In 1899, US gum manufacturers formed a conglomerate, The American Chicle Company.
In 1906 Frank Fleer (does his name ring a bell, bubble gum lovers?) began making a hard-shelled, candy-coated white peppermint gum called Chiclets.
Chicle is the English version of the word tzikiti (“sticky stuff”), the Nahuatl word for the resin that makes chewing gum. Oddly enough though, Chiclets are made from a different gum base!
By 1920, Chiclets were available in bright colors: yellow, green, orange, red, white, and pink. The small shiny rectangles each had a different flavor – mostly fruits; the white was still peppermint.
Native Americans, most specifically Santo Domingo artists, began calling their colorful, multi-stone necklaces “Chiclet Necklaces” and it is easy to see why.
Some Santo Domingo artists add small treasures among the chiclets and call the necklaces Treasure Necklaces.
One day a number of years ago, I was helping hubby find the size jeans he needed in our local department store. As I slipped my hands in between the stacked jeans to get to the tags, all of a sudden I noticed some little particles on some of the jeans. Eeeowww I thought, there are mice in this store making crumbs from something.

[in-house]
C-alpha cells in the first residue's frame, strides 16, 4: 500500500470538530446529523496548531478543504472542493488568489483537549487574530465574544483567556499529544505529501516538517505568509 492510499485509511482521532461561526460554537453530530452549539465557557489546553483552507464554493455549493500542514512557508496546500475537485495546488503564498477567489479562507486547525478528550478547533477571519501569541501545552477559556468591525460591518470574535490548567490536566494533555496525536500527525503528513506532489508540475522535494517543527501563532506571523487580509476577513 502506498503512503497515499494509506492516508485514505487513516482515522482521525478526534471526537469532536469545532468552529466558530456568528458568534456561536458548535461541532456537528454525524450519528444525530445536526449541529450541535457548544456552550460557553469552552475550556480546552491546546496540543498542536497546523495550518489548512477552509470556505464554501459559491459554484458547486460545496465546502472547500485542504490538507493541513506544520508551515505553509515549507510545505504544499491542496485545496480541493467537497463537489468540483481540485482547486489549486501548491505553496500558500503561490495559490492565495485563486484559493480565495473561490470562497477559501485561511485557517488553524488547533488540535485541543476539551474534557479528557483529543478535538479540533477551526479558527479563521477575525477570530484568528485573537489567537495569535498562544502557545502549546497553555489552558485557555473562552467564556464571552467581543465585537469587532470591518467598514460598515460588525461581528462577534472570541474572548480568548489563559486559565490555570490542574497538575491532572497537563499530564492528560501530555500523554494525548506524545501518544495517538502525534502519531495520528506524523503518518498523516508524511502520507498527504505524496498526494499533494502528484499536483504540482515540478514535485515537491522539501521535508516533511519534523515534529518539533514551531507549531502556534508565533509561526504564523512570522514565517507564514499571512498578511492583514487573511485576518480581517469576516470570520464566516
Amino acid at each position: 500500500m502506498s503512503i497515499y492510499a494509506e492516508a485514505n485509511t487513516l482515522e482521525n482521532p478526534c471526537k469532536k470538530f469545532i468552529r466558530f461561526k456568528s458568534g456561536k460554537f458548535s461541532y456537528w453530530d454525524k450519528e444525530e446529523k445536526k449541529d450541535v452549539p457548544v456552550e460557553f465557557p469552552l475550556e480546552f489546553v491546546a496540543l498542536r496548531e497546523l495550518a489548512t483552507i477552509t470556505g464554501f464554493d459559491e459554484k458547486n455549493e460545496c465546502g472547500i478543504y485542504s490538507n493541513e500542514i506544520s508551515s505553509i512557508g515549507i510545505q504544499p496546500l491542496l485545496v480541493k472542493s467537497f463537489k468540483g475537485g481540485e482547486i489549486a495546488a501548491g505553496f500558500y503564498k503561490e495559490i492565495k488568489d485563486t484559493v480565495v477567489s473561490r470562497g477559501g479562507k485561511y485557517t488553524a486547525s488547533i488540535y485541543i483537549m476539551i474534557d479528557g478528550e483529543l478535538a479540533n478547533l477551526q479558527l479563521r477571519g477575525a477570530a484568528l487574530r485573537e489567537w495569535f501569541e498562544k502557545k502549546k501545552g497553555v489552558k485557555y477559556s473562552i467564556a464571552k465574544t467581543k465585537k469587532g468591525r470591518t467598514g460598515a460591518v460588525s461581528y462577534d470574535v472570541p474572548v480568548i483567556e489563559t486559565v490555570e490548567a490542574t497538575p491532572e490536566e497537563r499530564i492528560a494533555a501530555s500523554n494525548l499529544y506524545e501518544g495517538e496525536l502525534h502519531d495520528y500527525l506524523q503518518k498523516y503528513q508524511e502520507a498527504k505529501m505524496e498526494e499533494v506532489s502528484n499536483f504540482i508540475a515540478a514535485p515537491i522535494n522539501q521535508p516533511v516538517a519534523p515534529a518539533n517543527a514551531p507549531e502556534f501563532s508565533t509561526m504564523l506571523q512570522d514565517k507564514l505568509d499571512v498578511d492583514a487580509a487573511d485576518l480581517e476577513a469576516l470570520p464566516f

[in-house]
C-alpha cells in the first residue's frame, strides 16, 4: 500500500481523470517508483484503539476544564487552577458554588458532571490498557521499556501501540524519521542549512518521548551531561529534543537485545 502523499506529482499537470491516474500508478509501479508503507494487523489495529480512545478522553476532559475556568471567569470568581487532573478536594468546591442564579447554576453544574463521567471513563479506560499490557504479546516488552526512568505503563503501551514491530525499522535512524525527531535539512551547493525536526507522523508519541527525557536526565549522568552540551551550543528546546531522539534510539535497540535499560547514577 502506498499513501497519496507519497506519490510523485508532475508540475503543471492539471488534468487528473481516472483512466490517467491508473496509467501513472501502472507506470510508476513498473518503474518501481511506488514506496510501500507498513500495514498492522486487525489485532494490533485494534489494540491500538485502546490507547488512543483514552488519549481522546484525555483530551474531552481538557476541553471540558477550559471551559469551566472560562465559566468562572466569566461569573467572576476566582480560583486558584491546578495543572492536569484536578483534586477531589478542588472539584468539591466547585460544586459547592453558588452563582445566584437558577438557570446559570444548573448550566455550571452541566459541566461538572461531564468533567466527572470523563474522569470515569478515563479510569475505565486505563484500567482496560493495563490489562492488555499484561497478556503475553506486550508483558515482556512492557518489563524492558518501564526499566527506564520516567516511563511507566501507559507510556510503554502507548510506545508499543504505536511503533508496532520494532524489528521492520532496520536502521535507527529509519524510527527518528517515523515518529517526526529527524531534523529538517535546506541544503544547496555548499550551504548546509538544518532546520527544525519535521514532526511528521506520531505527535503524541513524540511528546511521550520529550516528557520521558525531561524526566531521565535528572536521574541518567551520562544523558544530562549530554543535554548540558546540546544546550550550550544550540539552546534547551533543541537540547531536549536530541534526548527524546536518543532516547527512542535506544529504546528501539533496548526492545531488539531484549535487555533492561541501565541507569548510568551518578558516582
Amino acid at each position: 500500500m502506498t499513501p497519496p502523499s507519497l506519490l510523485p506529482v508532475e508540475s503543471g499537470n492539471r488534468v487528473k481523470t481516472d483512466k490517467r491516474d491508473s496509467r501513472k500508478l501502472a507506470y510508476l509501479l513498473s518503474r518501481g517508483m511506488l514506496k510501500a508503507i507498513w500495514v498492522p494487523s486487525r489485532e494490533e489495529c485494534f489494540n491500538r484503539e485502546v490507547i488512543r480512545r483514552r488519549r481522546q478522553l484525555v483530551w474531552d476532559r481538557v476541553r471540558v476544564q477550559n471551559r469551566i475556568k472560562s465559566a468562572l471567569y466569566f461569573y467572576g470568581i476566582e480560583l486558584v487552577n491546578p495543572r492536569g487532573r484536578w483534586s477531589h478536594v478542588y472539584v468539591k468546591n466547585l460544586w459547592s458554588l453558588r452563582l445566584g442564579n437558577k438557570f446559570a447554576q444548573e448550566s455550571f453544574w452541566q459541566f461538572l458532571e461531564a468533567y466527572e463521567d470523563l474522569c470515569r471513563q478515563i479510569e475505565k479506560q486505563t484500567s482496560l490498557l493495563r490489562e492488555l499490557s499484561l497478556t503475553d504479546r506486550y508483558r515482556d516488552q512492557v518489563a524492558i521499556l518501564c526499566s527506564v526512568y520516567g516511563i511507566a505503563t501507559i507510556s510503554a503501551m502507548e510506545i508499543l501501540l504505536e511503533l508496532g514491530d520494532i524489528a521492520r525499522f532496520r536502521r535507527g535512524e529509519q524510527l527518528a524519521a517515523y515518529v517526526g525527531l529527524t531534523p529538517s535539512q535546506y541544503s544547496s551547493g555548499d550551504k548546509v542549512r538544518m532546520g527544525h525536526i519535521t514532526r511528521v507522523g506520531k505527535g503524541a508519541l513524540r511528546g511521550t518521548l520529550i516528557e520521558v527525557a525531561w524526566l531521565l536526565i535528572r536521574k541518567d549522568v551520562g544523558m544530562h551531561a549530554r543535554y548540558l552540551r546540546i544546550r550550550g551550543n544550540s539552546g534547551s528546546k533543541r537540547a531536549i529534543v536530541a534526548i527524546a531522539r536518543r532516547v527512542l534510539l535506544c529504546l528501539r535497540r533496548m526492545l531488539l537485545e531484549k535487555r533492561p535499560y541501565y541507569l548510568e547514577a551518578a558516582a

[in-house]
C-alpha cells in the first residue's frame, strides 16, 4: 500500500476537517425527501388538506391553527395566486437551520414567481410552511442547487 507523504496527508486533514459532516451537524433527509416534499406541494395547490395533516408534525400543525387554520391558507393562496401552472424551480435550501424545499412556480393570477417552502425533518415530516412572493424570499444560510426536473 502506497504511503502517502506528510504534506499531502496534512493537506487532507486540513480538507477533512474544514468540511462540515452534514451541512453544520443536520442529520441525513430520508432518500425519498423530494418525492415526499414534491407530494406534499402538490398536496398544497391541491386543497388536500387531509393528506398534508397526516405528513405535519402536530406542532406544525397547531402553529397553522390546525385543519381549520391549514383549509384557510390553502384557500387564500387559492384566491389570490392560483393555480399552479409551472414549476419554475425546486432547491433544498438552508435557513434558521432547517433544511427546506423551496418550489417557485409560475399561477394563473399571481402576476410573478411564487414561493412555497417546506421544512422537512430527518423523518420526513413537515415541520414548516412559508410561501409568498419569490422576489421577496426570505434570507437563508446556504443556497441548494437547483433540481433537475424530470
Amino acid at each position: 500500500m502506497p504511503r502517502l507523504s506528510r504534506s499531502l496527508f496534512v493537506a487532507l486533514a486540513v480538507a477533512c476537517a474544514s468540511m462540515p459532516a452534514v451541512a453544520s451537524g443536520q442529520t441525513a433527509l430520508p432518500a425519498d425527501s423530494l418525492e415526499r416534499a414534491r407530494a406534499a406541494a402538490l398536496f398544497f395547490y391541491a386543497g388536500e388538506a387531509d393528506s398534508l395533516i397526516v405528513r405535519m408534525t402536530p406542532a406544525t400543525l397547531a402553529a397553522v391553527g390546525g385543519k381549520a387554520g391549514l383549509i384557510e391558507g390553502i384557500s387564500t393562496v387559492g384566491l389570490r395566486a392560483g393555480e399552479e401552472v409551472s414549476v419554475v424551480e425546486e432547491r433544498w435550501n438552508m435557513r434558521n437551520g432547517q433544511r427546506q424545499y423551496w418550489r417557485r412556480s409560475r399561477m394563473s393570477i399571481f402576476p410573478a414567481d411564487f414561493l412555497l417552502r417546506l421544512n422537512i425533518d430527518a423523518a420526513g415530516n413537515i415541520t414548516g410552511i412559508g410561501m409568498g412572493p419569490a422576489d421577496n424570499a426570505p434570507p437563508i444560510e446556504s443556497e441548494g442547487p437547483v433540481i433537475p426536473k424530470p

As I yanked my hand out from the stack, I noticed there was a turquoise stone missing from my inexpensive sterling silver and turquoise cuff watch……..and at the bottom of the setting cup were some more of those particles. Upon closer examination I realized it was sawdust.
Well, I came to learn that it is normal operating procedure for Native American artists to “back” stones with a cushion of sawdust. This is in part so that there is some give if the stone is bumped – better to have a shock absorber than the stone be cracked.
The sawdust also creates some pressure pushing the stone tightly against the bezel. A well designed bezel would never allow a stone to fall out.
If a piece with a sawdust-set stone gets wet, the sawdust could swell so much that it could pop the stone out. That’s one more reason why you should never let your Native American stone pieces get wet.
I was interested in purchasing a fetish necklace made by Corrine Ramirez and wanted to know if this was signed by her, or had any kind of certificate by the artist? Thank you!
I don’t know of any fetish necklace makers that sign their necklaces – they do so by “style” – that is, the pieces are recognizably by a certain artist.
We purchase directly from Corrine. That’s the best certification.
As far as a Certificate of Authenticity (COA), the only legal certificate is one signed by the artist. In other words, if a store owner gives you one that says “This is authentic Native American made by so-and-so” it is not valid. It is worthless.
With that said, only about 1% of the artists that we deal with issue signed certificates for each piece. We indicate on the item page if there is a COA.
Only one Navajo artist gives us certificates with her pieces. And we represent the work of hundreds of artists from many tribes.
However, aside from fetish necklaces, the majority of Native American pieces today are signed with some sort of hallmark.